In assessing the cost of the lifetime pension for RBL purposes, it is assumed that there is no excessive component (that is the benefit has been compressed to below the pension RBL). This is achieved through $2,500,000 of the purchase price arising from undeducted contributions and RBL compression of the remaining component of the purchase price to reduce the amounted counted for RBL purposes to be less than the pension limit of around $1,200,000.

Table 2 shows that the income taken from the lifetime pension can be considerably less than the minimum required to be taken under each of the allocated and market linked product. That is, $200,000 in the first year compared with $318,400 and $271,800 for the allocated pension and market linked product respectively. It is not until some 20years later that the payment received from the lifetime pension is close to that required to be paid under the allocated pension. Because of the low pension payment, over time this results in a significant build-up in the fund, such that at age 85 the account balance remaining in the lifetime pension is $6,695,000 compared to $2,645,000 and $3,778,000 for the allocated and market linked products. In other words, the account balance has grown for the lifetime pension in nominal terms, compared with the reduction in the account balance in the other products.

Table 2: Cameo 2 — $5 million purchase price, including $2.5 million undeducted contributions (view Table 2)

In each case, the balance remaining in the fund at death is available for payment to dependants tax free or to the estate (how the estate distributes the death benefits will determine the tax outcomes). Clearly, the larger the amount remaining in the fund at older ages the greater the likelihood that a significant amount will remain on death. If beneficiaries are also members of the fund, there is the possibility that monies will be transferred to their accounts and remain in the accumulation phase attracting concessional tax treatment for a further 30 years or more. This shows the scope available for estate planning that can be obtained from the lifetime pension.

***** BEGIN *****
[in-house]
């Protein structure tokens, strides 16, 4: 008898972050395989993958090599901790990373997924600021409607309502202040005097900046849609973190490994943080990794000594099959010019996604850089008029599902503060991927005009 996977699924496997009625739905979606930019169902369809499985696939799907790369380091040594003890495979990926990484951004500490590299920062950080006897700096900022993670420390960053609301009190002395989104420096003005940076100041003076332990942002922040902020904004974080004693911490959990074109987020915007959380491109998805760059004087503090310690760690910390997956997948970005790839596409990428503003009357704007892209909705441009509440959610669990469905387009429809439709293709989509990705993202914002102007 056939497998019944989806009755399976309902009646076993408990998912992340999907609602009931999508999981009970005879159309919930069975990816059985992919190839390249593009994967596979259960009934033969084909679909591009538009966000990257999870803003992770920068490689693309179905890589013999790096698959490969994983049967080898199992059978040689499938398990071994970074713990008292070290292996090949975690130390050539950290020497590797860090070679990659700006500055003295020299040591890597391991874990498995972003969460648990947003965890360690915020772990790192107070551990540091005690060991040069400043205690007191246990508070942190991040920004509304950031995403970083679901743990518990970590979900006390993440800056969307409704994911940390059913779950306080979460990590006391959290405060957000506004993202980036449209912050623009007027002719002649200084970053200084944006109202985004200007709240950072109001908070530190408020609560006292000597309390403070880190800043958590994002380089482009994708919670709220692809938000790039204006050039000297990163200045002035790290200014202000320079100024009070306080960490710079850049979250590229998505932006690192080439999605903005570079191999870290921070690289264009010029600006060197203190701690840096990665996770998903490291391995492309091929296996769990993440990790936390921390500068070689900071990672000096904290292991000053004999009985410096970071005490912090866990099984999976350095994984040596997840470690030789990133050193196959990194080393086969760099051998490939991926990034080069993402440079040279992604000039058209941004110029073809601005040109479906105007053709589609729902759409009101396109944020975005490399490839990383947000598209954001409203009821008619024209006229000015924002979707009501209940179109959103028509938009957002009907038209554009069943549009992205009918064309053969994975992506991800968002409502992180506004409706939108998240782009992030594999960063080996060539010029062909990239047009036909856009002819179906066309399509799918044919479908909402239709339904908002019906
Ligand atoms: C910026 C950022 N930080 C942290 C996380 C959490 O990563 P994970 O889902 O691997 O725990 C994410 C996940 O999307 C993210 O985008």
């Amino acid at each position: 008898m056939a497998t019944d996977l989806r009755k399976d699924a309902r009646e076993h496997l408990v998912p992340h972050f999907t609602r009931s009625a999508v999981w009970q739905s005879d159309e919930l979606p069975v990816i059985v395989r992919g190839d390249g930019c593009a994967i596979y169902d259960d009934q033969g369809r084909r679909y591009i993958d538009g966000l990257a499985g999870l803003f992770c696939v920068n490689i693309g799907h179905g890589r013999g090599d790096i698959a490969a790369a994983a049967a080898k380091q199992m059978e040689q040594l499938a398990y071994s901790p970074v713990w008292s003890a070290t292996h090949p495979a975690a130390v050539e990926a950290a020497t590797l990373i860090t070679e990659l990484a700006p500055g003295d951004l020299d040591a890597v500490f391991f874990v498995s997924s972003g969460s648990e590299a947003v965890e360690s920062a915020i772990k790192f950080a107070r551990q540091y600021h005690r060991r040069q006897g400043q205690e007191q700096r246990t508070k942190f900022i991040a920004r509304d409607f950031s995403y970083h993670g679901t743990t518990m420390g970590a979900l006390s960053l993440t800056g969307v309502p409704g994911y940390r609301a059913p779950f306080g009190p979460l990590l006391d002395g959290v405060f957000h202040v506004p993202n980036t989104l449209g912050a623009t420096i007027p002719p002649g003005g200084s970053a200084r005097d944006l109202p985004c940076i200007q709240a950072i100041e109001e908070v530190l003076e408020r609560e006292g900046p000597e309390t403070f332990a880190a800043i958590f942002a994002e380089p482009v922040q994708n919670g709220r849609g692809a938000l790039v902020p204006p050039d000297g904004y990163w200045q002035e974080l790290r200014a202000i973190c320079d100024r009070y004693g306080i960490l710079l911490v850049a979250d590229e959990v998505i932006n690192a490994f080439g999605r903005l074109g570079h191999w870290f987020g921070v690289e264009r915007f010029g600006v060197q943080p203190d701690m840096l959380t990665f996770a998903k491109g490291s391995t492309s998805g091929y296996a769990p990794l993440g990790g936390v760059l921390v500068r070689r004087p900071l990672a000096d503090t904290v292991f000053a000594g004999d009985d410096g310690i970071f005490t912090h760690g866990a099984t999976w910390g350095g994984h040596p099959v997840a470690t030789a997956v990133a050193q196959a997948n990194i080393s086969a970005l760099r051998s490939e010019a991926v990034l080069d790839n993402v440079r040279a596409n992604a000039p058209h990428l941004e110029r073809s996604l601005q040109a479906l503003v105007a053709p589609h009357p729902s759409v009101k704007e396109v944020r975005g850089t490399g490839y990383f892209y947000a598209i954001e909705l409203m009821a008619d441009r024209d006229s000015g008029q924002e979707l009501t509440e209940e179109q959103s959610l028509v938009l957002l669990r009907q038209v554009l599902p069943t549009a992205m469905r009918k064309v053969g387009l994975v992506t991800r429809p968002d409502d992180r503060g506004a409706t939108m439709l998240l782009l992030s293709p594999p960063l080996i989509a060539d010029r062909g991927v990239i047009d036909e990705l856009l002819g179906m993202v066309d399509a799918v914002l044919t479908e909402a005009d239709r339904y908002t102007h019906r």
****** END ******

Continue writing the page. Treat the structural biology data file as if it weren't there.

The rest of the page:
In this scenario age pension outlays do not arise with any pension product until age92 (allocated pension), and age 95 (market linked pension).

Tax paid under the lifetime pension is only one-third to a half of that payable under a market linked pension, despite both qualifying for the same treatment for the assets test. Tax payments are also considerably less than under an allocated pension until after age 85. Approximately 35per cent more tax would be payable under the lifetime pension if the RBL test were aligned with the test for market linked pensions. However the market linked pension would still deliver about 70per cent more tax than the revamped lifetime pension. (This is because of the requirement to maintain reserves and the more favourable treatment of the undeducted purchase price for the lifetime pension.)

Assumptions

For the purposes of providing illustrations, it is necessary to make assumptions about the future. Given the complexity of some of the issues involved, some simplifying assumptions have been made. Nevertheless, the resulting illustrations are considered, in aggregate, to provide a reasonably realistic exposition of the principles involved. It should, however, be noted that the assumptions used do not necessarily represent the Australian Government Actuary’s (AGA’s) or Treasury’s best estimates of future outcomes on individual matters.

Assumptions set by Treasury
Additional Assumptions set by AGA

 

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Commonwealth of Australia 2005
ISBN 0 642 74275 8